The world’s best selling AWD PHEV crossover (it’s new to the US, but was already sold in Europe and Asia) — not to slice segments thinly or anything — has both serial and parallel hybrid modes, and it switches automatically between them. In series mode, the engine charges the battery, and the electric motor provides all propulsion; in parallel mode, the engine and motor work together. Generally, serial hybrid is used for sudden acceleration, and parallel hybrid for long trips, e.g. highway cruising, beyond the pure-electric capability.
Not terrible for going through Manhattan on a weekday. My Dart Aero, rated at 28/39 mpg, dropped to around 12 mpg on a similar trip.
Unlike the Chrysler, you can control how it operates, choosing automatic, “prefer pure electric,” “save the battery for later,” or “please charge the battery.” (The Battery Save Mode can only be used when the battery falls below 90%). The idea here is that if you’re driving into, say, Manhattan, you can go into the city on gasoline, saving the battery, then go into pure-electric mode for crosstown traffic. If the battery is low on your trip into Manhattan, you can ask the system to charge it for you, and it’ll be fully charged in around forty minutes. You can also use battery-charge mode if you know you’ll be going up a steep hill, and will need extra power from the electric motor.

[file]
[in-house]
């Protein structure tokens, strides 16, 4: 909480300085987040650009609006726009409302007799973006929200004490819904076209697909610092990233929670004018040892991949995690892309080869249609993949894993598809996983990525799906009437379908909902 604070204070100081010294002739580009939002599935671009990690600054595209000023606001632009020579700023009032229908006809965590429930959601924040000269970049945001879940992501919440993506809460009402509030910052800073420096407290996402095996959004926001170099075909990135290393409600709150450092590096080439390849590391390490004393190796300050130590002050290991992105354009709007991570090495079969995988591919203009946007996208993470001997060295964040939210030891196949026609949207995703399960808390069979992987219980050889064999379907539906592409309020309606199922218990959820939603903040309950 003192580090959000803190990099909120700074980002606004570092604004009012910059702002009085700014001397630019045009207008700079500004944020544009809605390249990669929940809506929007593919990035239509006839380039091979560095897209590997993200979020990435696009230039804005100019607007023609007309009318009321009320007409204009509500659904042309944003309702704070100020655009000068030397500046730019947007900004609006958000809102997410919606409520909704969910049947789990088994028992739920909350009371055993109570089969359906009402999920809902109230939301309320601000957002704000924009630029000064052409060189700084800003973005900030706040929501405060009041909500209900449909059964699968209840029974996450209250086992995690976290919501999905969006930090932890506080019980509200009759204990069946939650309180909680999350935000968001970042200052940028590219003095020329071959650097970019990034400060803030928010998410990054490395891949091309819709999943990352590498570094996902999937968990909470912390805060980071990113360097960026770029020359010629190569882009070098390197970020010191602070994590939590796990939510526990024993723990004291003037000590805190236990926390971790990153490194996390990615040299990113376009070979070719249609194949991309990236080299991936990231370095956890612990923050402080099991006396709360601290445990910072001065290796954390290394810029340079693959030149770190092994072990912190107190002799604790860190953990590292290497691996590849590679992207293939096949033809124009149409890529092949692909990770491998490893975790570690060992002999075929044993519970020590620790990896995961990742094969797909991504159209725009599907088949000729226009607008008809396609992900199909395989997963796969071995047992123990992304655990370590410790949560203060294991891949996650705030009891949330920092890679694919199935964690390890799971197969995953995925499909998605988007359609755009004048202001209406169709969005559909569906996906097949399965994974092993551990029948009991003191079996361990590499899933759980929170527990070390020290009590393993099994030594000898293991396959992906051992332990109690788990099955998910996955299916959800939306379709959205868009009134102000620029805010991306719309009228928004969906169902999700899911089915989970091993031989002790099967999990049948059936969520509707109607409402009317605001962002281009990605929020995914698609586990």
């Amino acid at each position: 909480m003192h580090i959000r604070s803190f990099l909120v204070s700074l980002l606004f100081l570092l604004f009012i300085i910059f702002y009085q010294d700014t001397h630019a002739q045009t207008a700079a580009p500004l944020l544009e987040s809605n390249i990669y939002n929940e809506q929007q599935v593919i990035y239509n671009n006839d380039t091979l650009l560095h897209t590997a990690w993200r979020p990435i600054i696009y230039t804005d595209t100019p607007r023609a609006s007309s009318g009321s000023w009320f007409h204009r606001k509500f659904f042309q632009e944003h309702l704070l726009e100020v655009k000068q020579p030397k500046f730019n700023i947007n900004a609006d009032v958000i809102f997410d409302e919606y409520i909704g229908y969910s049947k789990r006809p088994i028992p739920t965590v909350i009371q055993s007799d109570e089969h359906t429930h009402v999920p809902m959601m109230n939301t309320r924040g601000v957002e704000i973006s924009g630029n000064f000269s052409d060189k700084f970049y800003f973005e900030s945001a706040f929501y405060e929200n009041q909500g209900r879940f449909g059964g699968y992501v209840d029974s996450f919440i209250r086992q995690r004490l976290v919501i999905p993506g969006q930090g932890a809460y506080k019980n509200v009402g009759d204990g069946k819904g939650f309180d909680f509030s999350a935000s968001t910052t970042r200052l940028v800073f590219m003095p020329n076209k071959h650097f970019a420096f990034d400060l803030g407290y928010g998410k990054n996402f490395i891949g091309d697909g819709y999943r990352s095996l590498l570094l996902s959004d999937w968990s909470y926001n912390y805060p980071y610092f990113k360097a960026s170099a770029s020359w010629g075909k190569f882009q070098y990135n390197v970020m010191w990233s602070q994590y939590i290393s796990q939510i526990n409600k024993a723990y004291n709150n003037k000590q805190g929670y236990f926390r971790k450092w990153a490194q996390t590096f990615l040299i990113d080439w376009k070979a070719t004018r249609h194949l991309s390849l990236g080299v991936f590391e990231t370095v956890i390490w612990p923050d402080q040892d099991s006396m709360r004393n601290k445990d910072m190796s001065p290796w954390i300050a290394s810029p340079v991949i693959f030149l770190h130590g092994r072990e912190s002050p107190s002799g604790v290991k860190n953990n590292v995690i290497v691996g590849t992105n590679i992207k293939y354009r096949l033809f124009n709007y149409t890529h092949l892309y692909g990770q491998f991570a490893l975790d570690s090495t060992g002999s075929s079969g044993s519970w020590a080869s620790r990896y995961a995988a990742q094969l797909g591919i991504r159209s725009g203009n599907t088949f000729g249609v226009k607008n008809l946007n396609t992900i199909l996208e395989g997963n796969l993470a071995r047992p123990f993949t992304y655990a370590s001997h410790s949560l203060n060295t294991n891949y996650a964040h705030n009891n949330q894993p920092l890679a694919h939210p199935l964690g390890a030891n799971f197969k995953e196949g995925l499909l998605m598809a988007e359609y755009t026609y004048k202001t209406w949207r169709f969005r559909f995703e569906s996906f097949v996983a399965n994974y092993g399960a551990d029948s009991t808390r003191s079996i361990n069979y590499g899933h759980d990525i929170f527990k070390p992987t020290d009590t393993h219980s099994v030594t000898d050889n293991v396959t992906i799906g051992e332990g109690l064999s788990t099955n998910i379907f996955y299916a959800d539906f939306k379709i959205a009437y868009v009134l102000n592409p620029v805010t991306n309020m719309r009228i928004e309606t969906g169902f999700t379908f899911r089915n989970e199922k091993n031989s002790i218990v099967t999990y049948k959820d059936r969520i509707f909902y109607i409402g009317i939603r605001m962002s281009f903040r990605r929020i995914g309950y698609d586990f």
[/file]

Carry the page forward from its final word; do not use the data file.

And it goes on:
Paddle shifters let you choose between six different regenerative charging levels, which in itself is highly unusual — drivers don’t normally get a choice. (The paddles look and work the same as on Chrysler and Dodge cars with the eight-speed automatic.) If you go to level 0, (their name), you get barely any regenerative charging when you coast. Go to the highest level, and every time you lift the foot off your gas, it feels like the brakes are on, handy if you’re going down a very steep, sharp hill. The normal automatic level is 2, which feels natural for an automatic; level 3 is like having a car with a manual transmission, in gear.